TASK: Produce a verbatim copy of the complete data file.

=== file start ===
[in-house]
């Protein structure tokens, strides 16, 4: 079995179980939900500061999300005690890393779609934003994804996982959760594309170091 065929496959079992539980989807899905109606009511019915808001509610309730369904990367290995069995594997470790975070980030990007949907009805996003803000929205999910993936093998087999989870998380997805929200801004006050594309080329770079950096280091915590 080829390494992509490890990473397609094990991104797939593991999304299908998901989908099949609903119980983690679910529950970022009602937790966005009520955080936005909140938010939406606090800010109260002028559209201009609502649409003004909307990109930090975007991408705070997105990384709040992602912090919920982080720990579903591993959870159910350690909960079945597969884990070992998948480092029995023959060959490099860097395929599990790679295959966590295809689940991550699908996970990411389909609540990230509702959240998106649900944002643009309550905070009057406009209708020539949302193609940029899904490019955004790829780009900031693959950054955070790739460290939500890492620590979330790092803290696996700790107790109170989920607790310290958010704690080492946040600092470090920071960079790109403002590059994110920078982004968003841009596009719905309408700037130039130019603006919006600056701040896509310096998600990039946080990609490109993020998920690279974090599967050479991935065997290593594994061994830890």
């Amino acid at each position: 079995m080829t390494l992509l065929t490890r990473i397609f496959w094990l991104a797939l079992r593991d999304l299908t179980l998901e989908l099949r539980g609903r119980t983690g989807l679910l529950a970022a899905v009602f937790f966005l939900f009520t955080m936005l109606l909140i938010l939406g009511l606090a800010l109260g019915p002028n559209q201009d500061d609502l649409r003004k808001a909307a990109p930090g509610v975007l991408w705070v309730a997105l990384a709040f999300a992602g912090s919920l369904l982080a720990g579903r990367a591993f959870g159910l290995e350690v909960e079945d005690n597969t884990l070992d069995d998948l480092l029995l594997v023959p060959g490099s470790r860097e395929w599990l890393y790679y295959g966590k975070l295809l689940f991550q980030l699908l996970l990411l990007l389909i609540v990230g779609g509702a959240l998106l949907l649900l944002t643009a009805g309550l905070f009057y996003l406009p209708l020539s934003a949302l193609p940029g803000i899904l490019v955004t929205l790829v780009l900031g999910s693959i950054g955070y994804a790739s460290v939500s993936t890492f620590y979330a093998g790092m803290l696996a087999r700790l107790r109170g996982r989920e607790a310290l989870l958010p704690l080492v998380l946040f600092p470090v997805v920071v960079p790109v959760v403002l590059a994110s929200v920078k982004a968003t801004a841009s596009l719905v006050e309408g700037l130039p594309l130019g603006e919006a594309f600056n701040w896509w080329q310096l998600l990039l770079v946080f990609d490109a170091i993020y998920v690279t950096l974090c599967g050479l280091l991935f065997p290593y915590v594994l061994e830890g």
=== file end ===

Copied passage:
[in-house]
């Protein structure tokens, strides 16, 4: 079995179980939900500061999300005690890393779609934003994804996982959760594309170091 065929496959079992539980989807899905109606009511019915808001509610309730369904990367290995069995594997470790975070980030990007949907009805996003803000929205999910993936093998087999989870998380997805929200801004006050594309080329770079950096280091915590 080829390494992509490890990473397609094990991104797939593991999304299908998901989908099949609903119980983690679910529950970022009602937790966005009520955080936005909140938010939406606090800010109260002028559209201009609502649409003004909307990109930090975007991408705070997105990384709040992602912090919920982080720990579903591993959870159910350690909960079945597969884990070992998948480092029995023959060959490099860097395929599990790679295959966590295809689940991550699908996970990411389909609540990230509702959240998106649900944002643009309550905070009057406009209708020539949302193609940029899904490019955004790829780009900031693959950054955070790739460290939500890492620590979330790092803290696996700790107790109170989920607790310290958010704690080492946040600092470090920071960079790109403002590059994110920078982004968003841009596009719905309408700037130039130019603006919006600056701040896509310096998600990039946080990609490109993020998920690279974090599967050479991935065997290593594994061994830890």
């Amino acid at each position: 079995m080829t390494l992509l065929t490890r990473i397609f496959w094990l991104a797939l079992r593991d999304l299908t179980l998901e989908l099949r539980g609903r119980t983690g989807l679910l529950a970022a899905v009602f937790f966005l939900f009520t955080m936005l109606l909140i938010l939406g009511l606090a800010l109260g019915p002028n559209q201009d500061d609502l649409r003004k808001a909307a990109p930090g509610v975007l991408w705070v309730a997105l990384a709040f999300a992602g912090s919920l369904l982080a720990g579903r990367a591993f959870g159910l290995e350690v909960e079945d005690n597969t884990l070992d069995d998948l480092l029995l594997v023959p060959g490099s470790r860097e395929w599990l890393y790679y295959g966590k975070l295809l689940f991550q980030l699908l996970l990411l990007l389909i609540v990230g779609g509702a959240l998106l949907l649900l944002t643009a009805g309550l905070f009057y996003l406009p209708l020539s934003a949302l193609p940029g803000i899904l490019v955004t929205l790829v780009l900031g999910s693959i950054g955070y994804a790739s460290v939500s993936t890492f620590y979330a093998g790092m803290l696996a087999r700790l107790r109170g996982r989920e607790a310290l989870l958010p704690l080492v998380l946040f600092p470090v997805v920071v960079p790109v959760v403002l590059a994110s929200v920078k982004a968003t801004a841009s596009l719905v006050e309408g700037l130039p594309l130019g603006e919006a594309f600056n701040w896509w080329q310096l998600l990039l770079v946080f990609d490109a170091i993020y998920v690279t950096l974090c599967g050479l280091l991935f065997p290593y915590v594994l061994e830890g």